371 n(B) respectively. A mixed strategy of each player would be a and define IB = {ˆy ∈{0, 1} |∃y ∈Y, GB(y)=ˆy} and n(B) probability distribution over his pure strategies. SB = {ˆy ∈ [0, 1] |∃y ∈M(Y), GB(y)=ˆy}. Theorem 1 One can compute an equilibrium of any Lemma 0.1 The set SA forms a convex polyhedron with an Colonel Blotto game in polynomial time. exponential number of vertices and facets. Proof: Let X and Y be the set of all pure strategies of play- Now, we are ready to rewrite linear program 1 in the new ers A and B respectively, i.e., each member of X is a k- space as follows. partition of a troops and each member of Y is a k-partition max U (2) b A of troops. We represent a mixed strategy of player with s.t. ˆx ∈ SA (Membership constraint) function p : X→[0, 1] such that x∈X p(x)=1. Sim- A hB (ˆx, ˆy) ≥ U, ∀ˆy ∈ IB (Payoff constraints) ilarly, let function q : Y→[0, 1] be a mixed strategy of player B. We may also use x and y, instead of p and q, for where referring to a mixed strategy of player A and B respectively. k a b Since Colonel Blotto is a zero-sum game, we leverage the A A hB (ˆx, ˆy)= xˆi,t yˆi,t ui (ta,tb) MinMax theorem for finding an NE of the game. This the- a b i=1 ta=0 tb=0 orem says that pair (p∗,q∗) is an NE of the Colonel Blotto game if and only if strategies p∗ and q∗ maximize the guar- is the expected payoff of player A. anteed payoff of players A and B respectively (Sion 1957). Step 2: Solving LP 2. The modified LP above, LP 2, has ex- Now, we are going to find strategy p∗ of player A which ponentially many constraints, but only polynomially many maximizes his guaranteed payoff. The same technique can variables. One can therefore apply the Ellipsoid method be used for finding q∗. For each mixed strategy p, at least to solve the LP, given a separation oracle that runs in one of the best-response strategies of p is a pure strategy. polynomial time (Grotschel,¨ Lovasz,´ and Schrijver 1988; Therefore, a solution to the following program characterizes Papadimitriou and Steiglitz 1998). By the equivalence of strategy p∗. separation and optimization (Grotschel,¨ Lovasz,´ and Schri- jver 1981), one can implement such a separation oracle U max  (1) given the ability to optimize linear functions over the poly- s.t. px =1, topes SA (for the membership constraints) and SB (for the  x∈X A payoff constraints). pxh (x, y) ≥ U, ∀y ∈Y, x∈X B Stated more explicitly, given a sequence of real numbers Unfortunately, LP 1 has |X | variables and |Y|+1 constraints c0,c1,...,ck(m+1), where k is the number of battlefields where |X | and |Y| +1are exponential. We therefore cannot and m is the number of troops for a player, the required ora- solve LP 1 directly. cle must find a pure strategy x =(x1,x2,...,xk) ∈Xsuch k Step 1: Transferring to a new space. We address this is- that i=1 xi = m, and ˆx = G(x) minimizes the following sue by transforming the solution space to a new space in equation: which an LP equivalent to LP 1 becomes tractable (See, e.g., k(m+1) (Azar et al. 2003), for similar technique). This new space c0 + cixˆi, (3) will project mixed strategies onto the marginal probabilities i=1 for each (battlefield, troop count) pair. For each pure strategy Y n(A) and similarly for polytope . The following lemma shows x ∈Xof player A, we map it to a point in {0, 1} where that one can indeed find a minimizer of Equation (3) in poly- n(A)=k ×(a+1). For convenience, we may abuse the no- nomial time. tation, and index each point ˆx ∈{0, 1}n(A) by two indices Lemma 0.2 Given two integers m and k and a sequence i and j such that xˆi,j represents xˆ(i−1)(a+1)+j+1.Nowwe c0,c1,...,ck(m+1), one can find (in polynomial time) an op- x G x ˆx ∈{ , }n(A)  map a pure strategy to A( )= 0 1 such that x x ,x ,...,x k x x x j A timal pure strategy =( 1 2 k) where i=1 i = ˆi,j =1if and only if i = . In other words, if player k(m+1) puts j troops in the i-th battlefield then xˆi,j =1. Let IA = m, ˆx = G(x) and ˆx minimizes c0 + i=1 cixˆi. n(A) {ˆx ∈{0, 1} |∃x ∈X, GA(x)=ˆx} be the set of points Proof: We employ a dynamic programming approach. in {0, 1}n(A) which represent pure strategies of player A. d i, t c Define [ ] as the minimum possible value of 0 + Let M(X ) and M(Y) be the set of mixed strategies of play- i(t+1) i i=1 ci xˆi where i=1 xi = t. Hence, d[k, m] denotes ers A and B, respectively. Similarly, we map mixed strategy k(m+1) n(A) the minimum possible value of c0 + i=1 cixˆi.Wehave x to point GA(x)=ˆx ∈ [0, 1] such that xˆi,j represents that d[0,j] is equal to c0 for all j. For an arbitrary i>0 and the probability that mixed strategy x puts j troops in the i-th t, the optimal strategy x puts 0 ≤ t ≤ t units in the i-th battlefield. Note that mapping GA is not necessarily one-to- battlefield and the applied cost in the equation 3 is equal to one nor onto, i.e., each point in [0, 1]n(A) may be mapped c(i−1)(m+1)+t+1. Thus, we can express d[i, t] as to zero, one, or more than one strategies. Let SA = {ˆx ∈ n(A)  [0, 1] |∃x ∈M(X ), GA(x)=ˆx} be the set of points d[i, t]= min {d[i − 1,t− t ]+c(i−1)(m+1)+t+1}. 0≤t≤t in [0, 1]n(A) which represent at least one mixed strategy of player A. Similarly, we use function GB to map each strategy Solving this dynamic program, we can find the allocation n(B) of player B to a point in [0, 1] where n(B)=k×(b+1), that minimizes αiˆxi in polynomial time, as required.

372 Step 3: Transferring to the original space. At last we should Theorem 3 Given an oracle function for the -separation transfer the solution of LP 2 to the original space. In partic- problem, one can find an -approximation to the equilib- ular, we are given a point ˆx ∈ SA and our goal is to find rium payoffs of a polynomially separable game in polyno- a strategy x ∈M(X ) such that GA(x)=ˆx. To achieve mial time. this, we invoke a classic result of (Grotschel,¨ Lovasz,´ and Schrijver 1981) which states that an interior point of an n- General Lotto dimensional polytope P can be decomposed as a convex The General Lotto game is a relaxation of the Colonel combination of at most n +1extreme points of P , in poly- Lotto game (See (Hart 2007) for details). In this game each nomial time, given an oracle that optimizes linear functions player’s strategy is a distribution of a nonnegative integer- over P . Note that this is precisely the oracle required for valued random variable with a given expectation. In partic- Step 2, above. Applying this result to the solution of LP 2 ular, players A and B simultaneously determine (two distri- in polytope SA, we obtain a convex decomposition of ˆx into butions of) two nonnegative integer-valued random variables extreme points of SA, say ˆx = i αiˆxi. Since each ˆxi cor- X and Y , respectively, such that E[X]=a and E[Y ]=b. responds to a pure strategy in X , it is trivial to find point The payoff of player A is xi with GA(xi)=ˆxi, since the marginals of each ˆxi lie  ∞ ∞ in {0, 1}. We then have that x = αixi is the required A i h (X, Y )= Pr(X = i)Pr(Y = j)u(i, j), mixed strategy profile. Γ (4) i=0 j=0 Combining these three steps, we find a Nash Equilibrium of the Colonel Blotto game in polynomial time. and again the payoff of player B is the negative of the pay- B A off of player A, i.e., hΓ (X, Y )=−hΓ (X, Y ). Hart (Hart A general framework for bilinear games 2007) presents a solution for the General Lotto game when u(i, j) = sign(i − j) In our method for finding a Nash Equilibrium of the Colonel . Here, we generalize this result and Blotto game, the main steps were to express the game as a present a polynomial-time algorithm for finding an equi- librium when u is a bounded distance function. Function bilinear game of polynomial dimension, solve for an equi- u librium of the bilinear game, then express that point as an is a bounded distance function, if one can write it as u(i, j)=fu(i − j) such that fu is a monotone function equilibrium of the original game. To implement the final M T u = fu(u ) two steps, it sufficed to show how to optimize linear func- and reaches its maximum value at where uT ∈ O(poly(a, b)) u(i, j) = sign(i − j) tions over the polytope of strategies in the bilinear game. . Note that is This suggests a general reduction, where the equilibrium a bounded distance function where it reaches its maximum i − j =1 computation problem is reduced to finding the appropriate value at . Now, we are ready to present our main bilinear game and implementing the required optimization result regarding the General Lotto game. algorithm. In other words, the method for computing Nash Theorem 4 There is a polynomial-time algorithm which equilibria applies to a zero-sum game when: finds an equilibrium of a General Lotto game where the pay- off function is a bounded distance function. 1. One can transfer each strategy x of player A to GA(x)= n(A) Main challenge Note that in the General Lotto game, each ˆx ∈ R , and each strategy y of player B to GB(y)= n(B) player has an infinite number of pure strategies, and thus ˆy ∈ R such that the payoff of strategies ˆx and ˆy can one cannot use either our proposed algorithm for the Colonel be represented in a bilinear form based on ˆx and ˆy. Blotto game or the technique of (Immorlica et al. 2011) for 2. For any given vector α and real number α0 we can find, solving the problem. We should prune strategies such that in polynomial time, whether there is a pure strategy ˆx in  the problem becomes tractable. Therefore, we characterize the transferred space such that α0 + αixˆi ≥ 0. i the extreme point of the polytope of all strategies, and use We refer to such a game as polynomially separable. A di- this characterization for pruning possible strategies. rect extension of the proof of Theorem 1 implies that Nash To the best of our knowledge, our algorithm is the first equilibria can be found for polynomially separable games. algorithm of this kind which computes an NE of a game with infinite number of pure strategies. Theorem 2 There is a polytime algorithm which finds a Nash Equilibrium of a given polynomially separable game. Application to Dueling Games This general methodology can be used for finding a NE Immorlica et al. (Immorlica et al. 2011) introduced the class in many zero-sum games. In subsequent sections, we show of dueling games. In these games, an optimization problem how our framework can be used to find Nash equilibria for with an element of uncertainty is considered as a competi- a generalization of Blotto games, known as General Lotto tion between two players. They also provide a technique for games, and for a class of dueling games introduced by Im- finding Nash equilibria for a set of games in this class. In morlica et al. (Immorlica et al. 2011). this section, we formally define the dueling games and bi- We also show one can use similar techniques to com- linear duels. Then, we describe our method and show that pute the approximate equilibrium payoffs of a dueling game our technique solves a more general class of dueling games. when we are not able to answer the separation problem in Furthermore, we provide examples to show how our method polynomial time but instead we can polynomially solve the can be a simpler tool for solving bilinear duel games com- -separation problem for any >0. pared to (Immorlica et al. 2011) method. Finally, in Section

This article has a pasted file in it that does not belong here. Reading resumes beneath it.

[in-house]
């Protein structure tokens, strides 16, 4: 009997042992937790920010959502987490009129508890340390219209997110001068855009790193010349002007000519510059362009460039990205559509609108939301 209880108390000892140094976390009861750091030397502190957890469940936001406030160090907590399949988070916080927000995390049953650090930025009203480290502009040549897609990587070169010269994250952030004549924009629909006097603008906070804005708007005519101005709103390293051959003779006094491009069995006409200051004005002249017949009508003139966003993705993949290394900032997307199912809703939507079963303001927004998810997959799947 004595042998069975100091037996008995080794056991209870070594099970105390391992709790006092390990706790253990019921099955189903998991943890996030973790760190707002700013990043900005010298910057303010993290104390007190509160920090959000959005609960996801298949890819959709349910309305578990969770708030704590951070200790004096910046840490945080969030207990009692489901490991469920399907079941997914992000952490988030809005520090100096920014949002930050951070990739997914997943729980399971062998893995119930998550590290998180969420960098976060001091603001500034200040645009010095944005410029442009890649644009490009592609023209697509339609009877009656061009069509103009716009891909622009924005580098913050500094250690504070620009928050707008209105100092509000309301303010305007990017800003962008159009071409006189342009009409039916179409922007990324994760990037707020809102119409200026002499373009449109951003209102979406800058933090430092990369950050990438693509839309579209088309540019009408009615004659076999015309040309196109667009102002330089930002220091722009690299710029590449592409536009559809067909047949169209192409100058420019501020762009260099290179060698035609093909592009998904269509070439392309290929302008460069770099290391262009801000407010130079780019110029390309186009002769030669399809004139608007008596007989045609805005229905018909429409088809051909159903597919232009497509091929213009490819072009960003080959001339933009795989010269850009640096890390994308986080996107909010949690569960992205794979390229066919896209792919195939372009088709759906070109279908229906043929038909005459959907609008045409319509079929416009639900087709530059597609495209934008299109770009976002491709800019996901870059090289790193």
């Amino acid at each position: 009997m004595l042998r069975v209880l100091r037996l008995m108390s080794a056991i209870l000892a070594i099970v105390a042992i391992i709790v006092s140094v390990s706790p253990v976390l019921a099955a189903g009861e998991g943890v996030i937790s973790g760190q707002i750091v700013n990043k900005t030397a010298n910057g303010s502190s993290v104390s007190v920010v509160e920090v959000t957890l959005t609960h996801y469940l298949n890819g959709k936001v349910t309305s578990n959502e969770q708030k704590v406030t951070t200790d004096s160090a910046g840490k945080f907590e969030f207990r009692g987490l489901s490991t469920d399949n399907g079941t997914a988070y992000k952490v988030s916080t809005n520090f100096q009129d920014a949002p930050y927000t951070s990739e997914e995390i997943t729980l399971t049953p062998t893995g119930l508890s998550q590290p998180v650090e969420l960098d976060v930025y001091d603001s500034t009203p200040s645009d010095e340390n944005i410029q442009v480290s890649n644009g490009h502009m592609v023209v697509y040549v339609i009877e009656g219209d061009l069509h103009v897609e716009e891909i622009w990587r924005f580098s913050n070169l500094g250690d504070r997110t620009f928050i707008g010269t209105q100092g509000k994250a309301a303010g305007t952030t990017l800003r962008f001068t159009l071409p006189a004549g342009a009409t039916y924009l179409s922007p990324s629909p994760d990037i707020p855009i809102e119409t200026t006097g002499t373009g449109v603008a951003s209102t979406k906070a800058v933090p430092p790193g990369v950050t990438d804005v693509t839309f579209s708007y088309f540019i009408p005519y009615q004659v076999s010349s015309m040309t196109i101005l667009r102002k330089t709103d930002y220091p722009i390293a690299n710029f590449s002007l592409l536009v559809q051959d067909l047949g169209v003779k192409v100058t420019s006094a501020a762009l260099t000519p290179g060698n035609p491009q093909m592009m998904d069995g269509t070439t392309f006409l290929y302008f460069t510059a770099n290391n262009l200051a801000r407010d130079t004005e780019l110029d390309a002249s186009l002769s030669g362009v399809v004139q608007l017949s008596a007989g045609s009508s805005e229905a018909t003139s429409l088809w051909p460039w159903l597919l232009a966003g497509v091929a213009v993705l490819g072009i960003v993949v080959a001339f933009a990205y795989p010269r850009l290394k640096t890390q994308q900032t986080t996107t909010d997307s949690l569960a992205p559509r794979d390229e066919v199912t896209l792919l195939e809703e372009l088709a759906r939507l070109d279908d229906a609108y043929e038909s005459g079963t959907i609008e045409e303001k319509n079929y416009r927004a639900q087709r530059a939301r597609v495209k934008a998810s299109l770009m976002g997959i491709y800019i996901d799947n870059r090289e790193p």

373 , we examine the matching duel game to provide an example In the following theorem, we show that every polynomi- where the method of (Immorlica et al. 2011) does not work, ally representable bilinear duel is also polynomially separa- but our presented method can yet be applied. ble. This implies we can use the general reduction to solve polynomially representable bilinear dueling games as well. Dueling games Theorem 5 Every polynomially-representable bilinear du- Formally, dueling games are two player zero-sum games eling game is polynomially separable. with a set of strategies X, a set of possible situations Ω, a probability distribution p over Ω, and a cost function Matching duel c X × → R : Ω that defines the cost measure for each player In a matching duel we are given a weighted graph G = based on her strategy and the element of uncertainty. The (V,E,W) which is not necessarily bipartite. In a matching payoff of each player is defined as the probability that she duel each pure strategy of players is a perfect matching, set beats her opponent minus the probability that she is beaten. of possible situations Ω is the same as the set of nodes in G, More precisely, the utility function is defined as and probability distribution p over Ω determines the prob- x hA(x, y)=−hB(x, y)= ability of selection of each node. In this game, strategy beats strategy y for element ω ∈ Ω if ω is matched to a Pr [c(x, ω) c(y, ω)], higher weighted edge in strategy x than strategy y. ω∼p ω∼p The matching duel may find its application in a compe- where x and y are strategies for player A and B. In the fol- tition between websites that try to match people according lowing there are two dueling games mentioned in (Immor- to their desire. In this competition the website that suggest lica et al. 2011). a better match for each user will get that user, and the goal Binary search tree duel. In the Binary search tree duel, of each website is to maximize the number of its users. Note there is a set of elements Ω and a probability distribution p that ranking duel is a special case of the matching duel when over Ω. Each player is going to construct a binary search tree G is a Kn,n graph, in which one part denotes the web pages containing the elements of Ω. Strategy x beats strategy y for and the other part denotes the ranks. Thus, the weight of the element ω ∈ Ω if and only if the path from ω to the root edge between page i and rank j is equal to j. in x is shorter than the path from ω to the root in y. Thus, First, we describe how our method can solve this game the set of strategies X is the set of all binary search trees and then we show the method of Immorlica et al. (Immorlica with elements of Ω, and c(x, ω) is defined to be the depth of et al. 2011) cannot be applied to find an NE of the matching element ω in strategy x. duel. m Ranking duel. In the Ranking duel, there is a set of Theorem 6 There exists an algorithm that finds an NE of p pages Ω, and a probability distribution over Ω, notify- the matching duel in polynomial time. ing the probability that each page is going to be searched. In the Ranking duel, two search engines compete against Note that Rothvoss (Rothvoss 2014) showed that the fea- each other. Each search engine has to provide a permuta- sible strategy polytope (the perfect matching polytope) has tion of these pages, and a player beats the other if page ω exponentially many facets. Therefore, the prior approach comes earlier in her permutation. Hence, set of strategies represented in the work of Immorlica et al. (Immorlica et X is all m! permutations of the pages and for permutation al. 2011) is not applicable to the matching duel. This exam- ple shows that our framework nontrivially generalizes the x =(x1,x2,...,xm) and page ω, c(x, ω)=i iff ω = xi. method of Immorlica et al. (Immorlica et al. 2011) and com- Dueling games are Polynomially Separable pletes the presentation of our simpler and more powerful tool for solving bilinear duels. Consider a dueling game in which each strategy xˆ of player A n A S is an ( ) dimensional point in Euclidean space. Let A References be the convex hull of these strategy points. Thus each point in SA is a mixed strategy of player A. Similarly define strat- Ahmadinejad, A.; Dehghani, S.; Hajiaghayi, M.; Mahini, H.; egy yˆ, n(B), and SB for player B. A dueling game is bi- Seddighin, S.; and Yazdanbod, S. 2015. Forming external linear if utility function hA(ˆx, yˆ) has the form xˆtMyˆ where behaviors by leveraging internal opinions. In INFOCOM, M is an n(A) × n(B) matrix. Again for player B,wehave 1849–1857. IEEE. hB(ˆx, yˆ)=−hA(ˆx, yˆ). Immorlica et al. (Immorlica et al. Alon, N.; Demaine, E. D.; Hajiaghayi, M. T.; and Leighton, 2011) provide a method for finding an equilibrium of a class T. 2013. Basic network creation games. SIAM Journal on of bilinear games which is defined as follows: Discrete Mathematics 27(2):656–668. Definition 1 Polynomially-representable bilinear dueling Ashlagi, I.; Krysta, P.; and Tennenholtz, M. 2008. Social games: A bilinear dueling game is polynomially repre- context games. In WINE. Springer. 675–683. sentable if one can present the convex hull of strate- Azar, Y.; Cohen, E.; Fiat, A.; Kaplan, H.; and Racke, H. gies SA and SB with m polynomial linear constraints, 2003. Optimal oblivious routing in polynomial time. In i.e. there are m vectors {v1,v2,...,vm} and m real STOC, 383–388. numbers {b1,b2,...,bm} such that SA = {xˆ ∈ Bachrach, Y.; Syrgkanis, V.; and Vojnovic, M. 2011. Effi- n(A) R |∀i ∈{1, 2,...,m},vi.xˆ ≥ bi}. Similarly SB = ciency and the redistribution of welfare. Technical report, n(B)    {yˆ ∈ R |∀i ∈{1, 2,...,m},vi.yˆ ≥ bi}. Technical report, Microsoft Research.